Anyone who has spent time with George W. Bush can tell a version of the same story about the frictionless ease of his personality. Longtime friend and campaign manager Don Evans remembers the grace with which Bush gave away a box of tools he was selling to a man who was eyeing them but clearly didn't have the dough. Texas Rangers fans recall the effortless charm of the team owner who sat in the regular seats, and even John McCain, Bush's nemesis in the primaries, marvels at the seductive charisma he encountered in their first postprimary meeting. Jim Ferguson, one of Bush's admen, is convinced: "If people get a glimpse of what they would see if they actually met him, they will elect him." To Mark McKinnon, Bush's top media adviser, the Bush personality is magic, "like lightning in a bottle."
The full-scale marketing of Bush lightning is about to begin. With the first round of general-election ads sponsored by the campaign airing as early as this week and the Republican Convention opening July 31, the Bush team is taking its message--that their candidate is a "new kind of Republican," a "compassionate conservative" and, most important, a "good man"--to a national audience. Courtesy of an eclectic team of admen and message masseurs, the public will be marinated in images of the candidate. Each one will underscore the idea that this well-bred scion of a political dynasty is a regular guy with a good heart. Whether it's grainy footage in the convention film of Bush's childhood in Midland, Texas; a 30-sec. ad featuring Bush behind the wheel of a beat-up Ford Bronco on his dusty ranch outside Waco; or a candid moment at home when he and his wife Laura share a laugh at his expense, the point will be the same: that Bush, with his sunny optimism and persuasive charm, is the antidote to eight years of duplicity and partisan bickering in Washington.
Bush is hoping the personal really is the political. He has unveiled some substantive policy proposals, but his advisers know that voters won't elect him on the basis of his plan to partly privatize Social Security or his promise to reform Section 8 housing. Bush faces the apathy born of prosperity. "I just can't remember a time when the public's been so tuned out of a presidential campaign," says Ronald Reagan's famous imagemaker, Michael Deaver. "People are going to make their decision based on the impression a candidate makes more than anything else." Like John Kennedy, who ran in the prosperity of the Eisenhower years in 1960, Bush must exploit Americans' desire for what chief strategist Karl Rove calls "reasonable change"--a yearning for what they already have, only better. And so the Bush pitch is basically this: that he will be a centrist consensus builder who won't squander today's prosperity but will make Americans feel good about their leader again.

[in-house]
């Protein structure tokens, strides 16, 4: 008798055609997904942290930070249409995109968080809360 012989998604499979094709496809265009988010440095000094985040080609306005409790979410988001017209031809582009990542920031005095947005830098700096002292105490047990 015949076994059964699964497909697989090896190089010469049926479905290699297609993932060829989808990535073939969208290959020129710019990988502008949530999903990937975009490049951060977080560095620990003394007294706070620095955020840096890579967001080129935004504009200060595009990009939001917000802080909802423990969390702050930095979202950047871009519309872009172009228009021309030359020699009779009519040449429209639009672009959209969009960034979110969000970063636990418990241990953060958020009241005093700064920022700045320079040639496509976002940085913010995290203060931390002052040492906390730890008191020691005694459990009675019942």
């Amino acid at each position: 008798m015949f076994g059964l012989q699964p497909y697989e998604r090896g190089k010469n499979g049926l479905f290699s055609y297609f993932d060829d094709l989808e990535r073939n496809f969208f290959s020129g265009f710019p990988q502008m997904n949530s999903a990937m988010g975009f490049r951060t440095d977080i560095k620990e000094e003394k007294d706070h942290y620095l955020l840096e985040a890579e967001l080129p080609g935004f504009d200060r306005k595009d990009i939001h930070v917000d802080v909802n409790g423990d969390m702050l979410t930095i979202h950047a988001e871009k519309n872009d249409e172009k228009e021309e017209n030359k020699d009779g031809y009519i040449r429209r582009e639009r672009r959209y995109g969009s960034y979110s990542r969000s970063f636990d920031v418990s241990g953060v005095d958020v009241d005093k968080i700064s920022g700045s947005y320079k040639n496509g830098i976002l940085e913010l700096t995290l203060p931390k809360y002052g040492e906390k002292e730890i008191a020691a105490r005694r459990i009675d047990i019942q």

Capturing that feeling and conveying it over the airwaves to the broader public is the job of Bush's unusual media team. Led by McKinnon, a lapsed Democrat and former guitar picker who in his youth hung out with Kris Kristofferson, the bunch includes veteran G.O.P. adman Stuart Stevens, who doubles as a successful novelist, travel and TV-script writer, and a cadre of Madison Avenue advertising whizzes who call themselves the Park Avenue Posse.